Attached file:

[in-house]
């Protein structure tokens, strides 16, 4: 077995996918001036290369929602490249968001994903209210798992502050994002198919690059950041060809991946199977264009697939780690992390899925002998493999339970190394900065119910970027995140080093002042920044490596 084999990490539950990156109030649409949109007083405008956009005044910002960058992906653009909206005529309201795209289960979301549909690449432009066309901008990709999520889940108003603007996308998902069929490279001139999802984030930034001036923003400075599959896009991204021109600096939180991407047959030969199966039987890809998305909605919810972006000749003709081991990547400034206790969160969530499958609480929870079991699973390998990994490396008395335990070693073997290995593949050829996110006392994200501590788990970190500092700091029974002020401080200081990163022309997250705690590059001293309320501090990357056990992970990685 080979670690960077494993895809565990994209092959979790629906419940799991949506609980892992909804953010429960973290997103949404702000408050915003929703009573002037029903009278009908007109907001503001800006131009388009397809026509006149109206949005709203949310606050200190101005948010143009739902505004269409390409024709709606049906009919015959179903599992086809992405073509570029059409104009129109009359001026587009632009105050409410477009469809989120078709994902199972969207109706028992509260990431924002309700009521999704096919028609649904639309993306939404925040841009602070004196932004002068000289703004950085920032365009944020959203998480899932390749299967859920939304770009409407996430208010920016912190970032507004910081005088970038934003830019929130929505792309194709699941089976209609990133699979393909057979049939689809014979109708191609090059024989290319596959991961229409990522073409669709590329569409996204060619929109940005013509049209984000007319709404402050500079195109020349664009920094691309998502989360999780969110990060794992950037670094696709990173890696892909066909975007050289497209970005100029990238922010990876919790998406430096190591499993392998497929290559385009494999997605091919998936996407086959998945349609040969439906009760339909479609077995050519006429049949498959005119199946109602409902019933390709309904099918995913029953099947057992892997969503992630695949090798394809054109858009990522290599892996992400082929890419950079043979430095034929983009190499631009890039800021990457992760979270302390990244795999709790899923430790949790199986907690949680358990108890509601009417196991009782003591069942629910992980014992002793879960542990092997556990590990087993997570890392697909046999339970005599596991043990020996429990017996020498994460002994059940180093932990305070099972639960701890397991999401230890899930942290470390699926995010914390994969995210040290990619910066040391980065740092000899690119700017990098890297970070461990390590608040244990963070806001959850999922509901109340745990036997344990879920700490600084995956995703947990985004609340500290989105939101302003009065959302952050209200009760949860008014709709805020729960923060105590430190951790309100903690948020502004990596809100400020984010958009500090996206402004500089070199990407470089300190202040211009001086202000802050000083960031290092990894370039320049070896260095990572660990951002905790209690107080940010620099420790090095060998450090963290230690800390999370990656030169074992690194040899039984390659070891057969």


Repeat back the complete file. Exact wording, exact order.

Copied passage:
[in-house]
């Protein structure tokens, strides 16, 4: 077995996918001036290369929602490249968001994903209210798992502050994002198919690059950041060809991946199977264009697939780690992390899925002998493999339970190394900065119910970027995140080093002042920044490596 084999990490539950990156109030649409949109007083405008956009005044910002960058992906653009909206005529309201795209289960979301549909690449432009066309901008990709999520889940108003603007996308998902069929490279001139999802984030930034001036923003400075599959896009991204021109600096939180991407047959030969199966039987890809998305909605919810972006000749003709081991990547400034206790969160969530499958609480929870079991699973390998990994490396008395335990070693073997290995593949050829996110006392994200501590788990970190500092700091029974002020401080200081990163022309997250705690590059001293309320501090990357056990992970990685 080979670690960077494993895809565990994209092959979790629906419940799991949506609980892992909804953010429960973290997103949404702000408050915003929703009573002037029903009278009908007109907001503001800006131009388009397809026509006149109206949005709203949310606050200190101005948010143009739902505004269409390409024709709606049906009919015959179903599992086809992405073509570029059409104009129109009359001026587009632009105050409410477009469809989120078709994902199972969207109706028992509260990431924002309700009521999704096919028609649904639309993306939404925040841009602070004196932004002068000289703004950085920032365009944020959203998480899932390749299967859920939304770009409407996430208010920016912190970032507004910081005088970038934003830019929130929505792309194709699941089976209609990133699979393909057979049939689809014979109708191609090059024989290319596959991961229409990522073409669709590329569409996204060619929109940005013509049209984000007319709404402050500079195109020349664009920094691309998502989360999780969110990060794992950037670094696709990173890696892909066909975007050289497209970005100029990238922010990876919790998406430096190591499993392998497929290559385009494999997605091919998936996407086959998945349609040969439906009760339909479609077995050519006429049949498959005119199946109602409902019933390709309904099918995913029953099947057992892997969503992630695949090798394809054109858009990522290599892996992400082929890419950079043979430095034929983009190499631009890039800021990457992760979270302390990244795999709790899923430790949790199986907690949680358990108890509601009417196991009782003591069942629910992980014992002793879960542990092997556990590990087993997570890392697909046999339970005599596991043990020996429990017996020498994460002994059940180093932990305070099972639960701890397991999401230890899930942290470390699926995010914390994969995210040290990619910066040391980065740092000899690119700017990098890297970070461990390590608040244990963070806001959850999922509901109340745990036997344990879920700490600084995956995703947990985004609340500290989105939101302003009065959302952050209200009760949860008014709709805020729960923060105590430190951790309100903690948020502004990596809100400020984010958009500090996206402004500089070199990407470089300190202040211009001086202000802050000083960031290092990894370039320049070896260095990572660990951002905790209690107080940010620099420790090095060998450090963290230690800390999370990656030169074992690194040899039984390659070891057969």